Philips Elementary School has been a prominent part of the Park Hill neighborhood of NE Denver, commanding one corner of the busy intersection of Monaco Parkway and Montview Blvd.  The news that Philips was closing was a surprise, but the seeds of failure were sown many years ago.

My son attended Philips in the mid-1980's. At that time, the school was about 50% Anglo.  The kindergarten teacher was competent, but was not warm to parents or students. Some parents whose children attended a nurturing preschool in the neighborhood did not enroll at Philips because of this personality conflict. I was protective of our neighborhood school and urged neighbors to check out Philips for themselves.

Another problem was that the principal, while a bright person with many skills, strongly resisted suggestions and involvement by parents. Friends who volunteered at Philips and were committed to an integrated public school became very frustrated.  The parent who chaired the collaborative decision-making (CDM) committee complained to the central office that this principal was not working collaboratively with parents and teachers.  The CDMs were created several years earlier by then-Governor Roy Romer to head off a strike by teachers, who felt shut out from decision-making.  The CDM chairman finally transferred his two children to Cory Elementary in SE Denver when the district showed no interest in supporting parents in this disagreement. As more middle class parents chose other options, test scores declined, which drove still more parents in the neighborhood to select other public or private schools.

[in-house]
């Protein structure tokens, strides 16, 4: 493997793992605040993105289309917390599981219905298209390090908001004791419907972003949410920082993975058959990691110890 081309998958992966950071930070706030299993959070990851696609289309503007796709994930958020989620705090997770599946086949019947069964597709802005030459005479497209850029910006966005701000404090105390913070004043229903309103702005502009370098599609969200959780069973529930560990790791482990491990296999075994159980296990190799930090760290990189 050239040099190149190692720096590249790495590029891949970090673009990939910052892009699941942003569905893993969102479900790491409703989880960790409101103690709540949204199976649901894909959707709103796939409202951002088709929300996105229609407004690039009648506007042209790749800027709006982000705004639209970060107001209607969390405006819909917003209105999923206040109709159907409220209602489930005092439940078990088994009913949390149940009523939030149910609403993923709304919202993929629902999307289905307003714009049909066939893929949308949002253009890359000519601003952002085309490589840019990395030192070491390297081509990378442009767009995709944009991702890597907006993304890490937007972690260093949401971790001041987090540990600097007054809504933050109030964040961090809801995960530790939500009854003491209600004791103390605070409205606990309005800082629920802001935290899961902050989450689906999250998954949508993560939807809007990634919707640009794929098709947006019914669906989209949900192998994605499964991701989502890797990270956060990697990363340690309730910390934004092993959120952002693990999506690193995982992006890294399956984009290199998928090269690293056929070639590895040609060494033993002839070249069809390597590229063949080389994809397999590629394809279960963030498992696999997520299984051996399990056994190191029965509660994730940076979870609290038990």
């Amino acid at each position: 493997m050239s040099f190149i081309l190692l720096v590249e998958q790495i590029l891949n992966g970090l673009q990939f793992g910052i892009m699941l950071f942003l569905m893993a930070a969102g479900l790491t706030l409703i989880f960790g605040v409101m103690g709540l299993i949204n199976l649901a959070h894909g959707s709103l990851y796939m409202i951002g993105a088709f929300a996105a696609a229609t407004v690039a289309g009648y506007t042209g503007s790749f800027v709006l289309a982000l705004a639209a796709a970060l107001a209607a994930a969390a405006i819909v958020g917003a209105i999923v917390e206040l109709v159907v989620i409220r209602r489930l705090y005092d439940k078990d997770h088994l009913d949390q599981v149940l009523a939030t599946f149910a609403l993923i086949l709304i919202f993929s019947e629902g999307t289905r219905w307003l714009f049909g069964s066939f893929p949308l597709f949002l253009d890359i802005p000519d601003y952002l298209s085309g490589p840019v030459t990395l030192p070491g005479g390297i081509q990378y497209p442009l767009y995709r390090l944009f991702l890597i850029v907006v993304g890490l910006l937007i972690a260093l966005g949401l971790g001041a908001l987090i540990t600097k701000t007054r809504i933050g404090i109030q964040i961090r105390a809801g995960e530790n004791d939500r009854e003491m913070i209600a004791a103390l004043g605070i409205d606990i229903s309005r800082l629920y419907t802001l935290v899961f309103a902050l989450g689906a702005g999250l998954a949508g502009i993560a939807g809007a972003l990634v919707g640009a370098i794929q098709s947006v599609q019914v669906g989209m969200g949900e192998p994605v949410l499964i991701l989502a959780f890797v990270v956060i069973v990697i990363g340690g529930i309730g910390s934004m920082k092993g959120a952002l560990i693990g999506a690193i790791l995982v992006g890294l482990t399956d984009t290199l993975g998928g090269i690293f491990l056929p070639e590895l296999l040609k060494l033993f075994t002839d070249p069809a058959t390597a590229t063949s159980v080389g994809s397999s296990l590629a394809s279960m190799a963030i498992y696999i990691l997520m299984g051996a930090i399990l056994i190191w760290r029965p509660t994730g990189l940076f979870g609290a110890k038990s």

Twenty years later, this elementary school in middle class, integrated Park Hill was nearly 70 percent African American, low income students.  Test scores for third graders had fallen from 89 percent proficient as recently as 2006 to 21 percent proficient in 2009-10.  I agree with the Denver Public Schools and with Denver Post columnist Tina Griego that it was the right decision to close this school.  Turnover among principals and teachers in recent years led to a lack of stability.  Test scores continued to decline, accelerating the flight of neighbors with resources from their neighborhood school.

There is no one factor that caused Philips Elementary to fail but the presence of a principal who refused to collaborate with parents and teachers certainly played a part.  As one who has written about and participated in school reform for 30 years, I know a strong principal is crucial to school success.  The principal should have a vision for student success that is shared by staff. Such instructional leaders should also welcome parent involvement in the school.

Some administrators cling to power, thinking that collaboration takes too much time and will interfere with operations. In fact, sharing power increases community support and school effectiveness, which, in turn, increases the power of leaders with the confidence and vision to share decision-making.

I hope the current Philips students thrive in their new schools.  They deserve an environment where they can succeed.